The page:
According to Baltimore property management professionals, it’s quite common for self-managing property investors to set the rent too low. This is usually because the property is not monitored or maintained as much as it should. Sometimes, property owners might even allow the rent to stay low to discourage extra maintenance requests and save money by letting renters make their own repairs.
But low rents add up over time. If you are charging $1500 per month when you should charge $1800, that extra $300 adds up fast. You may think about it when the roof has a leak or when it’s time to change out the air conditioner. If you had collected a little more rent, you’d have been able to pay for it.
Also, if you are not getting the rent up to market level, you won't attract high-quality renters, and, in turn, the renter might not report certain maintenance issues, resulting in a rundown property due to deferred maintenance. So, it is better to keep your property well maintained to avoid that long-term risk.
With that said, you want to avoid raising the rent too high as you could lose renters and end up with high vacancies. Here are some tips from Baltimore property management professionals on how to set the rent just right.
Compare and Contrast
See what similar properties are going for in your area and have that information prepared when approaching the renter to increase the rent. This lets the renter know that your increases are fair (and shows them that they’re unlikely to get a better deal if they go elsewhere).
Put Yourself in Their Shoes
Show the renter that you understand what the rent increase means from their perspective. Showing them that you understand their position will make them more willing to understand your position too. This is how proper Baltimore property management is done; through effective communication.
Give and Take
If you notice your unit is way below market value, you can offer improvements and then charge the renter for those improvements. Add value to the property, make it a nicer place to live, and ask if the renter is willing to pay more to reflect the property's value.
Put up a new privacy fence, upgrade light fixtures, install ceiling fans, replace the showerheads or countertops. If you can make those small upgrades, that’ll make the renter’s life easier, and you can better justify a $100 or $200 rent increase without the renter becoming annoyed with you. In fact, increasing the rent after improving unit quality can help you avoid getting yourself into trouble.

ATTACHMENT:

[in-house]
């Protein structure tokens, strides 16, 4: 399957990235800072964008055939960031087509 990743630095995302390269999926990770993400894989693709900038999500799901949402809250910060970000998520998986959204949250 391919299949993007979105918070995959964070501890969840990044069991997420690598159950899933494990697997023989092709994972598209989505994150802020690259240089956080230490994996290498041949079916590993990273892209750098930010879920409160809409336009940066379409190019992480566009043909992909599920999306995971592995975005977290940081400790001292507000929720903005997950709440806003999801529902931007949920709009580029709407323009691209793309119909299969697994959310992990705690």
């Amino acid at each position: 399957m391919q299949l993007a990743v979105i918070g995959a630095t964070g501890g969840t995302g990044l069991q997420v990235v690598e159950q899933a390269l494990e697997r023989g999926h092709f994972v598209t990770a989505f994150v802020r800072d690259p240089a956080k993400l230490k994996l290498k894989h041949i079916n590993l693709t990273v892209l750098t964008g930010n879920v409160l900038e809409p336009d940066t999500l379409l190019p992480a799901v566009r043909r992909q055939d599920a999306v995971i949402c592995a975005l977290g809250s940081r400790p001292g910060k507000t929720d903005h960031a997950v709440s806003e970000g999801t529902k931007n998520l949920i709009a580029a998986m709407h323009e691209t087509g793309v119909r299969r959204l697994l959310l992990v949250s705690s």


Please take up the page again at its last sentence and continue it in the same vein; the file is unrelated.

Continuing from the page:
If the renter still does not want to pay the increased rent, they can move elsewhere once the lease is up, and you’ll be well within your rights to increase the rent at this point to reflect market value.
Consider the Law
The time and manner in which you increase rent are governed by laws in most states. For instance, in Florida, a property owner must give a 15-day notice before increasing rent. Any increase must be written into the lease ahead of time unless both parties agree to modify the agreement.
Even though there is no limit in the amount of rent in most areas, you cannot base your increase on discriminatory reasons or retaliatory reasons. Proper notice is required to increase the rent before an existing tenancy is renewed. You may not increase rent before the end of the term of any fully executed lease agreement unless it is referenced within.
Let’s say you’ve purchased a rental property that already had renters in a month-to-month contract. You notice that their contract had them in way below market value for the area, but they are excellent renters. So you give them the option of moving out or signing a new lease. This new lease should have quarterly step-ups of rent over the next year to slowly get them moved up to the correct amount.
The renters will love this, you’ll get to keep them, and they’ll even thank you for gently easing them into the higher rent. If you’re starting on a regular one-year lease contract, you could increase the rent by 3% to 4% per year while ensuring that the units are well-maintained.
Tie it To the Terms
Another technique is to tie the increase to the rental term. For instance, you could say that if the renter signs a one-year renewal, you’ll increase it by $200, but if they sign for two years, then you’ll only increase the rent for only $100. Longer lease terms with good renters are still money in your pocket saved from vacancy. If there’s something you can do to improve the property that justifies the rent increase and the numbers make sense, do it. Too many landlords wait until it’s empty to make these improvements. But if you can make improvements that will make the renter happy with the increase, go for it.
When a renter’s lease is coming to an end, this is a good time to broach the subject of increasing the rent. But, before you do that, you should consider if rental prices have gone up in your area, and depending on market conditions, you may want to practice flexibility when it comes to renewing.
For best results, consider hiring a Baltimore property management professionals to conduct a rental analysis that will enable you to increase the rent at the right time and for the proper amount. Give us a call today to learn more about how we can help you command top rent for your units.